Inovio Biomedical (NASDAQ:INO) is a small San Diego company seeking to improve chemotherapy in a shocking way.
The chemical basis for Inovio is electroporation. In essence electroporation provides an electric pulse that disturbs the cell membrane, basically creating openings, through which a drug that would not otherwise be able to diffuse through is able to get inside the cell.
Inovio calls their treatment SECTA, short for Selective Electro Chemical Tumor Ablation. The idea has been best demonstrated using the chemotherapeutic bleomycin. Application of the electrical charge directly to the tumor — the technique is particularly amenable to skin cancers — greatly enhances the amount of bleomycin taken into the tumor, providing greater efficacy. This has the added advantage of reducing side-effects of the drug on healthy tissue.
The results of Phase 2 studies on head and neck cancer are impressive. Comparing efficacy of bleomycin along with bleomycin and electroporation, the number of complete and partial responses was significant. To be clear, the number of subjects in these Phase 2 studies was small (total of 54 patients in 3 studies) and in only one of the three studies (of 25 patients) was control data with only bleomycin presented. According to the National Cancer Institute, annual treatment costs for head and neck cancer in the US is $3.2B. Inovio is currently pursuing two Phase 3 studies on head and neck cancer that are expected to be complete (according to the FDA) by August 2009 and November 2009, respectively.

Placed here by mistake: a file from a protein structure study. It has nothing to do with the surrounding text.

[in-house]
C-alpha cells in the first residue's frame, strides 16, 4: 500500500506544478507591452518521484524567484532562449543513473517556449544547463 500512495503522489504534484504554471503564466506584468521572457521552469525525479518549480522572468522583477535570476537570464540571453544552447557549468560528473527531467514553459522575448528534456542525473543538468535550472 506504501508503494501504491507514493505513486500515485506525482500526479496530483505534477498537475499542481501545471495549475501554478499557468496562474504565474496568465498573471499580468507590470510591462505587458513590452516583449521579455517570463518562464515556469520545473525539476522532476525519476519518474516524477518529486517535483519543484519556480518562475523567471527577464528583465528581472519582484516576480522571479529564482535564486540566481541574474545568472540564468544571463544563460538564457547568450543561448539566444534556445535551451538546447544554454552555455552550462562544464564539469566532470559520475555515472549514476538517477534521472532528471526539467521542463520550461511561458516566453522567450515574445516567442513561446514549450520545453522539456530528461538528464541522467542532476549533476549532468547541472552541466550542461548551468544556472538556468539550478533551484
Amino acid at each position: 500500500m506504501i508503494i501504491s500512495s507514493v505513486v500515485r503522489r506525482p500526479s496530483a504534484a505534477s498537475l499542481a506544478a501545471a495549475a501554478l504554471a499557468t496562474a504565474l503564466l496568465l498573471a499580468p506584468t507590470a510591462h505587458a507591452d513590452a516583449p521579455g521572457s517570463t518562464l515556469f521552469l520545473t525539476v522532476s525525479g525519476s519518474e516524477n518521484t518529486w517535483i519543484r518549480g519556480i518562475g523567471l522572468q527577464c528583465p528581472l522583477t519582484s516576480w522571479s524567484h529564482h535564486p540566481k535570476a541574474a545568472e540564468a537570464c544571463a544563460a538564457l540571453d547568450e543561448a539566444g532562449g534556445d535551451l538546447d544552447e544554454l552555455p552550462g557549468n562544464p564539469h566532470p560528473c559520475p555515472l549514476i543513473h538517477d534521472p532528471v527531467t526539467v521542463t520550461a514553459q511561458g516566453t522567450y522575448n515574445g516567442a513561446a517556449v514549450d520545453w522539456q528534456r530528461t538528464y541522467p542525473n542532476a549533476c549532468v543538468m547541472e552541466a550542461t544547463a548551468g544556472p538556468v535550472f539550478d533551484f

Inovio (then Genetronic) published in 2005 results of a small (19 patient) clinical trial, in the journal Melanoma Research, in which the combination of electroporation with bleomycin was found to be beneficial in treating skin cancer. Pre-marketing approval for the treatment of skin cancer is being pursued in Europe . Though the thinning ozone hasn’t lately been receiving the same press as greenhouse gases, it remains a concern. According to a study published in 2005 in the British Journal of Dermatology, researchers expect the incidence of skin cancer even in The Netherlands — hardly a tropical paradise — to increase dramatically over the next decade. Inovio is also enrolling patients in a Phase 1/2 clinical study to treat breast cancer.
Inovio is using their technology to deliver DNA vaccines. Through Swedish partner Tripep they expect to begin a Phase 1 study on delivery of a DNA vaccine to treat hepatitis C early in 2007. They have also licensed this technology for DNA vaccine delivery to Wyeth Pharmaceuticals (WYE), and have licensing agreements with Merck (NYSE:MRK) and Vical (NASDAQ:VICL).
So, I really like the science behind this company, and they are pursuing good sized markets. I think the clinical results in oncology are encouraging, and the DNA vaccine delivery is an added bonus. The company’s financial situation isn’t too bad. Their most recent SEC filing (Q3 2006) had them with $6.3M net current assets and a burn rate averaging $3M per quarter. Since filing they completed a $15.25M round of financing, received $1.1M from the Department of Defense, and $4.5M from Wyeth. A more complete picture will be available when they file their 2006 10-K in a couple of weeks, but they are not in current danger of running out of money.
To be clear, this is a highly illiquid stock: market cap is barely over $100M and average (3 month) volume is 96K, so volatility is to be expected. My take is this is a good speculative stock. With big pharmaceutical companies on the hunt for biotechs, to me this seems a possible acquisition. Recall that back in October Pfizer (NYSE:PFE) purchased PowderMed, a private UK company that had developed a way to deliver DNA by precipitating it onto gold particles, for an undisclosed sum.
INO 1-yr chart